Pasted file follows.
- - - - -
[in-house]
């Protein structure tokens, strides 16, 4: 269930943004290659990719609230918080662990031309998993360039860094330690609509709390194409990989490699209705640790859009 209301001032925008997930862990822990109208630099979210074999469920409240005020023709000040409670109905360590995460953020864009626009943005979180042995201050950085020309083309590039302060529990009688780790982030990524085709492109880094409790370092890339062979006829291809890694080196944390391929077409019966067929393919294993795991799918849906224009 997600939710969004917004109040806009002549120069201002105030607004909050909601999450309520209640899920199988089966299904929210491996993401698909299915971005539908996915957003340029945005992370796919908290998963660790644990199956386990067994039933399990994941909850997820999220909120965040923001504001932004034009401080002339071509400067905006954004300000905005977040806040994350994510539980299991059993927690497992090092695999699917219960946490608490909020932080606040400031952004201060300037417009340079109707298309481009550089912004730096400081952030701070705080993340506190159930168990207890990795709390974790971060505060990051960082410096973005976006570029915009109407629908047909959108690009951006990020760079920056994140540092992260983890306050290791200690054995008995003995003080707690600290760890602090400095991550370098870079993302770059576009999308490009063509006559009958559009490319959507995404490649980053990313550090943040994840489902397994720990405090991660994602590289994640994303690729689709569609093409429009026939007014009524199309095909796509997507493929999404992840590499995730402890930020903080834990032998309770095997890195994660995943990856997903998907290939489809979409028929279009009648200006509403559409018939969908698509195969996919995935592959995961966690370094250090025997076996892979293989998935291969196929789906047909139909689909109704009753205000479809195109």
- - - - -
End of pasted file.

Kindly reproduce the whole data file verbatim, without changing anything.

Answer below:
[in-house]
């Protein structure tokens, strides 16, 4: 269930943004290659990719609230918080662990031309998993360039860094330690609509709390194409990989490699209705640790859009 209301001032925008997930862990822990109208630099979210074999469920409240005020023709000040409670109905360590995460953020864009626009943005979180042995201050950085020309083309590039302060529990009688780790982030990524085709492109880094409790370092890339062979006829291809890694080196944390391929077409019966067929393919294993795991799918849906224009 997600939710969004917004109040806009002549120069201002105030607004909050909601999450309520209640899920199988089966299904929210491996993401698909299915971005539908996915957003340029945005992370796919908290998963660790644990199956386990067994039933399990994941909850997820999220909120965040923001504001932004034009401080002339071509400067905006954004300000905005977040806040994350994510539980299991059993927690497992090092695999699917219960946490608490909020932080606040400031952004201060300037417009340079109707298309481009550089912004730096400081952030701070705080993340506190159930168990207890990795709390974790971060505060990051960082410096973005976006570029915009109407629908047909959108690009951006990020760079920056994140540092992260983890306050290791200690054995008995003995003080707690600290760890602090400095991550370098870079993302770059576009999308490009063509006559009958559009490319959507995404490649980053990313550090943040994840489902397994720990405090991660994602590289994640994303690729689709569609093409429009026939007014009524199309095909796509997507493929999404992840590499995730402890930020903080834990032998309770095997890195994660995943990856997903998907290939489809979409028929279009009648200006509403559409018939969908698509195969996919995935592959995961966690370094250090025997076996892979293989998935291969196929789906047909139909689909109704009753205000479809195109």